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Natasha Tripney: Here’s my advice for aspiring critics

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Don’t sit still. It might be tempting to do so; you’re sitting in a theatre after all and that seat is (relatively) comfortable. But don’t sit still. Don’t doze off. Arts journalism – hell, all journalism – is changing at a rate of knots. How we consume our media, in what form and via which devices, it’s always evolving. Mark Shenton has already written about the changes that have taken place during his time as a critic and the online terrain and the nature of arts blogging have altered dramatically even over the comparatively short period since I co-founded Exeunt – the online theatre publication now run by young critic Alice Saville – back in 2011. A lot of the things Exeunt was set up to address don’t really apply any more, or not in the same way.

The rapid rate of this change can feel daunting but there’s also a thrill in it. Just as there are certain outlets that have vanished, there are new opportunities available – to be heard, to be read, and to participate in conversations.

If you’re interested in writing about the arts you need to be open to this, to embrace it. This isn’t just in regards to building a journalistic career, though that’s part of it, but it’s also a vital if you’re a writer. Complacency is a killer. It sucks at the soles of your shoes. It glues you to the spot. Writing is an art but it’s also a craft; it needs to be worked at and honed – like any knife it needs to be whetted.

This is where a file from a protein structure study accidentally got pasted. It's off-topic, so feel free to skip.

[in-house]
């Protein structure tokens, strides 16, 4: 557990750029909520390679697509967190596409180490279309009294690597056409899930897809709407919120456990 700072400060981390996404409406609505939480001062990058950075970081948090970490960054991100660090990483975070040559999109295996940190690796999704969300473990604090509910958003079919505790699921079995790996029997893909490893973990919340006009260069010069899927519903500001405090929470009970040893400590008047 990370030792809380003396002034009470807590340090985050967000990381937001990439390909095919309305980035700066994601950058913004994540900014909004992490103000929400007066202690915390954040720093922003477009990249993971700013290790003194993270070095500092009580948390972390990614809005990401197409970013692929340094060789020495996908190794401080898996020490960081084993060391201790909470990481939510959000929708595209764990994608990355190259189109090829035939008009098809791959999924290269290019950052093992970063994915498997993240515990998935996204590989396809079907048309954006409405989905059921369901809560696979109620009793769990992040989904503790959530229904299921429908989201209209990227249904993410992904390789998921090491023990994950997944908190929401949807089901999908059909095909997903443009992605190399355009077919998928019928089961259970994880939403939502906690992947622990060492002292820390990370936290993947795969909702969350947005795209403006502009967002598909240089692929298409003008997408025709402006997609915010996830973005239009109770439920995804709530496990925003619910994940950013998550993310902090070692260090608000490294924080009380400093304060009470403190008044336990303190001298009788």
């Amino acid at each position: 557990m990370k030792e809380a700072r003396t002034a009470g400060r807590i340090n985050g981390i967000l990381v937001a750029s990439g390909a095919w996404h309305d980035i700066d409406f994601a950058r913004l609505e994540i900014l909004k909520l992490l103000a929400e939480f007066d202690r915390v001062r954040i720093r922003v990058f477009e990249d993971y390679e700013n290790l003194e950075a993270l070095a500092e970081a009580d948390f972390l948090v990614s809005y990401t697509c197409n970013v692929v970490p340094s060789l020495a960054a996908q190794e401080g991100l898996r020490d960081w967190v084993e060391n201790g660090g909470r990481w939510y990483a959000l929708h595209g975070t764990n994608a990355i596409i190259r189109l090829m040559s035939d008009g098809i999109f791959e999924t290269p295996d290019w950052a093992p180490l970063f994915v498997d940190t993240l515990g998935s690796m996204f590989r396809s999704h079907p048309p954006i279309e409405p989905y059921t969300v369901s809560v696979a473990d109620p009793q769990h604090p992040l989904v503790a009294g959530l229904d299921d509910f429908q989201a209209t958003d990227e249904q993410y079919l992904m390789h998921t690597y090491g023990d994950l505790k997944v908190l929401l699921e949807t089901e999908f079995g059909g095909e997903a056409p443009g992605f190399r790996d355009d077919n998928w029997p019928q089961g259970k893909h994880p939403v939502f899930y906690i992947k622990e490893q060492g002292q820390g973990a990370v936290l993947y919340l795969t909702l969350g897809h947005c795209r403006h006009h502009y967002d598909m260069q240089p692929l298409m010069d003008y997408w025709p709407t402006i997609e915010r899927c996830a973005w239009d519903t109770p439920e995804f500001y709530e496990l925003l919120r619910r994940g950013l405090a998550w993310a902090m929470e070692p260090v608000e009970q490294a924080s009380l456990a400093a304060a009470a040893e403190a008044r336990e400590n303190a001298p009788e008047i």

I believe that the best critical writing should be almost synesthetic. It should be analytical and informative, but it should strive to be something more than that, it should attempt to capture the complex emotional and physical experience of watching a performance, it should be a bit like a butterfly net coupled with a very sharp pin (if such a thing is possible). And it should be a pleasure to read. That’s top of the list – in pink ink and thrice underlined. It should not be dull. It should shine.

The Stage launched its Critic Search scheme last year to find new voices and nurture new talent around the UK at a time when other publications were cutting back on their coverage, particularly outside London. Dave Fargnoli, last year’s winner, now writes regularly for the paper, as do a number of the shortlisted writers.

But that was just a first step. The wheel keeps turning and it’s time to launch the second round of Critic Search. As with last year, the entry process is anonymised and there is no upper age limit. New voices are not synonymous with young voices and The Stage is very aware that diversity – in terms of both the range of work being covered and the people covering it – remains a key issue in theatre criticism. It’s one I very much hope this second round of Critic Search will address. We have a superb trio of industry experts on board as judges – Rachel O’Riordan, Madani Younis and Anna Jordan – alongside my co-lead critic Mark Shenton, The Stage’s editor Alistair Smith, and me. The deadline for entries is May 28. We want your words.

Think you could be the next top theatre critic? Enter The Stage Critic Search here

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